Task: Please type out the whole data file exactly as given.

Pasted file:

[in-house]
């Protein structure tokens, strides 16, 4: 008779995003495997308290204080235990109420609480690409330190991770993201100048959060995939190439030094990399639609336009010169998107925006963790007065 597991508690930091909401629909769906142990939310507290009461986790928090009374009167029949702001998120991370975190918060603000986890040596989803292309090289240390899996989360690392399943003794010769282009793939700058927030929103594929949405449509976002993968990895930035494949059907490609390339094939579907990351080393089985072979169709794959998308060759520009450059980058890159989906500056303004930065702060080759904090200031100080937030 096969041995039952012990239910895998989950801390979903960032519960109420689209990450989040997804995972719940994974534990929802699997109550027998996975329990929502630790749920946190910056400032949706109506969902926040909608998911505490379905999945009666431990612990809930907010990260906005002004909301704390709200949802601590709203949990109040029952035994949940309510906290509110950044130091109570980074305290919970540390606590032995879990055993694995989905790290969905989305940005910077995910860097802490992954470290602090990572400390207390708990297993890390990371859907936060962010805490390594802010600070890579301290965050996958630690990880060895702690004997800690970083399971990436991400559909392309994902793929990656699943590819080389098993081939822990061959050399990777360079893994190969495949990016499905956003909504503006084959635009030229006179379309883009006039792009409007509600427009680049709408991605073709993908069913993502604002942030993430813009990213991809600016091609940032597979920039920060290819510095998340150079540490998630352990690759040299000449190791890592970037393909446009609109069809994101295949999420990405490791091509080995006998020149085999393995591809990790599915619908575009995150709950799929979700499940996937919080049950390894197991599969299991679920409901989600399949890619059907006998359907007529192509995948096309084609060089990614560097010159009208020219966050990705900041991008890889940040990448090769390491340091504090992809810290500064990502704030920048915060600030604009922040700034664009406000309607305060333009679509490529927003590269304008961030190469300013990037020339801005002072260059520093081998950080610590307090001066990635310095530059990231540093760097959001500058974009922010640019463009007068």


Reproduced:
[in-house]
């Protein structure tokens, strides 16, 4: 008779995003495997308290204080235990109420609480690409330190991770993201100048959060995939190439030094990399639609336009010169998107925006963790007065 597991508690930091909401629909769906142990939310507290009461986790928090009374009167029949702001998120991370975190918060603000986890040596989803292309090289240390899996989360690392399943003794010769282009793939700058927030929103594929949405449509976002993968990895930035494949059907490609390339094939579907990351080393089985072979169709794959998308060759520009450059980058890159989906500056303004930065702060080759904090200031100080937030 096969041995039952012990239910895998989950801390979903960032519960109420689209990450989040997804995972719940994974534990929802699997109550027998996975329990929502630790749920946190910056400032949706109506969902926040909608998911505490379905999945009666431990612990809930907010990260906005002004909301704390709200949802601590709203949990109040029952035994949940309510906290509110950044130091109570980074305290919970540390606590032995879990055993694995989905790290969905989305940005910077995910860097802490992954470290602090990572400390207390708990297993890390990371859907936060962010805490390594802010600070890579301290965050996958630690990880060895702690004997800690970083399971990436991400559909392309994902793929990656699943590819080389098993081939822990061959050399990777360079893994190969495949990016499905956003909504503006084959635009030229006179379309883009006039792009409007509600427009680049709408991605073709993908069913993502604002942030993430813009990213991809600016091609940032597979920039920060290819510095998340150079540490998630352990690759040299000449190791890592970037393909446009609109069809994101295949999420990405490791091509080995006998020149085999393995591809990790599915619908575009995150709950799929979700499940996937919080049950390894197991599969299991679920409901989600399949890619059907006998359907007529192509995948096309084609060089990614560097010159009208020219966050990705900041991008890889940040990448090769390491340091504090992809810290500064990502704030920048915060600030604009922040700034664009406000309607305060333009679509490529927003590269304008961030190469300013990037020339801005002072260059520093081998950080610590307090001066990635310095530059990231540093760097959001500058974009922010640019463009007068």